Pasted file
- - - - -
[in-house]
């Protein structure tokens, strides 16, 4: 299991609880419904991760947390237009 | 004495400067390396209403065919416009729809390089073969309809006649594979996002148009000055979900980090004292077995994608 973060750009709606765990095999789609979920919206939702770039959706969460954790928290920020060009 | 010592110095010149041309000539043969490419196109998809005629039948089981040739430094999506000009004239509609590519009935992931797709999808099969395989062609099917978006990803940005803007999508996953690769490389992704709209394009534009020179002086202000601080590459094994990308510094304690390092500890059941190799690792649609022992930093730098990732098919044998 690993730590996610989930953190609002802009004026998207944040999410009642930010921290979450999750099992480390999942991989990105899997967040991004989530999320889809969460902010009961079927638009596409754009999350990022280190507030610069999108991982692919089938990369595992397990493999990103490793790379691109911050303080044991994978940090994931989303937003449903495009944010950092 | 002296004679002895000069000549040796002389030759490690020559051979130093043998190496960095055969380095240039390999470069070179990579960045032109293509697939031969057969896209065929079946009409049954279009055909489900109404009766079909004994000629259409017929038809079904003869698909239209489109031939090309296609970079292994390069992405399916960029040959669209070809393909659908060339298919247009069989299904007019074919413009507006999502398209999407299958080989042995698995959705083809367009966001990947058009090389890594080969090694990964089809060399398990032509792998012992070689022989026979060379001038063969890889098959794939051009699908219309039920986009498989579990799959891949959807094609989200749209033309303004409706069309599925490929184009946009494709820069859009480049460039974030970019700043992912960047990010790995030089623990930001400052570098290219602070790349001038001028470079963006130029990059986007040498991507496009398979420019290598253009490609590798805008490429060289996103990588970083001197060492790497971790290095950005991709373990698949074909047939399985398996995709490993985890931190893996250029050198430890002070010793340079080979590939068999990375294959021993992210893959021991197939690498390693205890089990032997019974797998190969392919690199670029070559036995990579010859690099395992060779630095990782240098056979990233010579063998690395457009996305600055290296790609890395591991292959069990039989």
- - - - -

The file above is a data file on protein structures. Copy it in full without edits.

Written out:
[in-house]
């Protein structure tokens, strides 16, 4: 299991609880419904991760947390237009 | 004495400067390396209403065919416009729809390089073969309809006649594979996002148009000055979900980090004292077995994608 973060750009709606765990095999789609979920919206939702770039959706969460954790928290920020060009 | 010592110095010149041309000539043969490419196109998809005629039948089981040739430094999506000009004239509609590519009935992931797709999808099969395989062609099917978006990803940005803007999508996953690769490389992704709209394009534009020179002086202000601080590459094994990308510094304690390092500890059941190799690792649609022992930093730098990732098919044998 690993730590996610989930953190609002802009004026998207944040999410009642930010921290979450999750099992480390999942991989990105899997967040991004989530999320889809969460902010009961079927638009596409754009999350990022280190507030610069999108991982692919089938990369595992397990493999990103490793790379691109911050303080044991994978940090994931989303937003449903495009944010950092 | 002296004679002895000069000549040796002389030759490690020559051979130093043998190496960095055969380095240039390999470069070179990579960045032109293509697939031969057969896209065929079946009409049954279009055909489900109404009766079909004994000629259409017929038809079904003869698909239209489109031939090309296609970079292994390069992405399916960029040959669209070809393909659908060339298919247009069989299904007019074919413009507006999502398209999407299958080989042995698995959705083809367009966001990947058009090389890594080969090694990964089809060399398990032509792998012992070689022989026979060379001038063969890889098959794939051009699908219309039920986009498989579990799959891949959807094609989200749209033309303004409706069309599925490929184009946009494709820069859009480049460039974030970019700043992912960047990010790995030089623990930001400052570098290219602070790349001038001028470079963006130029990059986007040498991507496009398979420019290598253009490609590798805008490429060289996103990588970083001197060492790497971790290095950005991709373990698949074909047939399985398996995709490993985890931190893996250029050198430890002070010793340079080979590939068999990375294959021993992210893959021991197939690498390693205890089990032997019974797998190969392919690199670029070559036995990579010859690099395992060779630095990782240098056979990233010579063998690395457009996305600055290296790609890395591991292959069990039989």